(702) 341-7608

Author: Dr. Irwin B Simon

Dr. Irwin B. Simon is a General Surgeon who has resided in Las Vegas since 1993. He is a graduate of Hahnemann University School of Medicine in Philadelphia, PA. After medical school, Dr. Simon trained as a General Surgeon at Mount Sinai Medical Center in Cleveland, Ohio. He then completed a Fellowship in advanced Therapeutic Endoscopy and Advanced Laparoscopic Surgery, also at Mount Sinai Medical Center.
Deep Vein Thrombosis

Deep Vein Thrombosis

Deep vein thrombosis (DVT) happens when a thrombus, or blood clot, occurs in one or more of the deep veins in your body. While a DVT can form in other areas, they most commonly occur in the legs.

Though DVT typically causes leg pain or swelling, instances may also occur without symptoms, making them much harder to detect. DVT usually develops as the result of medical conditions that affect the way the blood clots or as a result of sitting for extended periods of time.

Left untreated, a DVT blood clot can break off and travel to the lungs, causing a pulmonary embolism, which is life-threatening. It can also lead to complications in the legs, such as post-thrombotic syndrome and chronic venous insufficiency.

Fortunately, a DVT is preventable, and it is treatable if discovered early.

Description and Symptoms of Deep Vein Thrombosis


medical diagram of deep vein thrombosis in leg area.

The circulatory system contains both arteries and veins. Arteries carry oxygen-rich blood from the heart to other tissues in the body, while veins return the oxygen-depleted blood back to the heart.

There are two types of veins:

  • Superficial veins, which lie just below the surface of the skin.
  • Deep veins, which are located deeper,  within the muscles.

In most cases, a DVT only forms in one leg or one arm, rather than both. The symptoms of a DVT may include:

  • Swelling of the affected leg or arm, which may occur suddenly.
  • Pain or tenderness in the affected leg or arm, which may only occur when walking or standing.
  • Warmth in the affected area.
  • Red or discolored skin in the affected area.Though this should NOT be confused with signs of a superficial venous thrombosis.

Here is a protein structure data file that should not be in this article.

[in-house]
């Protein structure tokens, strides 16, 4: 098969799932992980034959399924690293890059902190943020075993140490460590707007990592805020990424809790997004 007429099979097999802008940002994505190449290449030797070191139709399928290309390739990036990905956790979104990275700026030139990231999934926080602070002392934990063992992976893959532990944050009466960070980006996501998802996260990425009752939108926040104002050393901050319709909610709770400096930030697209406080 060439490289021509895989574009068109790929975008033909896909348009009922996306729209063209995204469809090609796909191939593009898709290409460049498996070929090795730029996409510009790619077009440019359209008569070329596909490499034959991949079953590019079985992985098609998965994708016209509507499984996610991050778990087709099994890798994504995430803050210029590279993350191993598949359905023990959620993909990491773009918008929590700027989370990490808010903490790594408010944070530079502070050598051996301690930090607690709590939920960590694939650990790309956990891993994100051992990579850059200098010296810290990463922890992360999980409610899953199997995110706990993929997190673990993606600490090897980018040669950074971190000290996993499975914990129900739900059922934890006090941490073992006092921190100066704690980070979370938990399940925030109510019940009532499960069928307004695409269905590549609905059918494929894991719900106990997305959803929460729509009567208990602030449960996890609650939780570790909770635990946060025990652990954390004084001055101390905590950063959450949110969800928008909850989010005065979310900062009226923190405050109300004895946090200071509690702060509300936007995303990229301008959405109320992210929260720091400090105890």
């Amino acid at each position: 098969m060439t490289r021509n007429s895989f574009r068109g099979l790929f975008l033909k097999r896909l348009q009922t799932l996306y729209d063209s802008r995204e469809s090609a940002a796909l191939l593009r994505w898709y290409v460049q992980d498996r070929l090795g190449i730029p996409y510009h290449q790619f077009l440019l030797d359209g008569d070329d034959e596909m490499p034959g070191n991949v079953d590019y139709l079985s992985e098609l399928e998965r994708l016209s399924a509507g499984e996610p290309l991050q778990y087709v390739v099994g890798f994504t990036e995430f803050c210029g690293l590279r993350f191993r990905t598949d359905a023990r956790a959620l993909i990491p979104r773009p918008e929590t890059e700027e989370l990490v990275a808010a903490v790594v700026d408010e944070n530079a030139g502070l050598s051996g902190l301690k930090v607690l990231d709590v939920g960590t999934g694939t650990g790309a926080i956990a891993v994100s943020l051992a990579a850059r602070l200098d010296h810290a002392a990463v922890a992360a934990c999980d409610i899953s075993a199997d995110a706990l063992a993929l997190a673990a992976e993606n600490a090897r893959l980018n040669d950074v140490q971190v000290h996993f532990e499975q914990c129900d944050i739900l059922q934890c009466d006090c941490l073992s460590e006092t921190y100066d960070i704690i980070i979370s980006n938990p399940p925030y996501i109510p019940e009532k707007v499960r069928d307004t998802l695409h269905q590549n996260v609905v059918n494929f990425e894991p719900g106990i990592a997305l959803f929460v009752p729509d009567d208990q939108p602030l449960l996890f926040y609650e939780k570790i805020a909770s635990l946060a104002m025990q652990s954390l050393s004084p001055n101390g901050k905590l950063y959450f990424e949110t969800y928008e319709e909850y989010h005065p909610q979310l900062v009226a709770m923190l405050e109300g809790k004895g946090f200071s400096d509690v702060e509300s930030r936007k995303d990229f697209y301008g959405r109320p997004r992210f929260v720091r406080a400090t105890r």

• Enlarged veins near the skin’s surface in the affected area.

Pulmonary embolism. Human silhouette with highlighted circulator

If the DVT dislodges or breaks off and traveled to the lungs, causing a pulmonary embolism, the symptoms may include:

  • Sudden shortness of breath or rapid breathing.
  • Sharp chest pain that is worsened by coughing or movement.
  • Back pain.
  • Cough, with or without bloody sputum or phlegm.
  • Excessive sweating.
  • Rapid heartbeat.
  • Dizziness or fainting.

In some cases, patients are unaware of a DVT until the clot moves to their lungs. Because of this, it’s important to seek medical attention if you notice any symptoms of a DVT or pulmonary embolism, to prevent serious complications.

Difference Between DVT and Superficial Venous Thrombosis

A superficial venous thrombosis, also called superficial thrombophlebitis or phlebitis, is a blood clot that develops in a superficial vein. These types of blood clots are unlikely to travel to the lungs or cause life-threatening complications, unless they move from the superficial vein to the deep venous system. This is a rare occurence.

Risk Factors for DVT

Risk Factors for DVT

A DVT can occur in anyone, regardless of age, race, activity level, or prior medical conditions. Certain factors can increase the chance of developing a DVT, however, especially if several occur at the same time.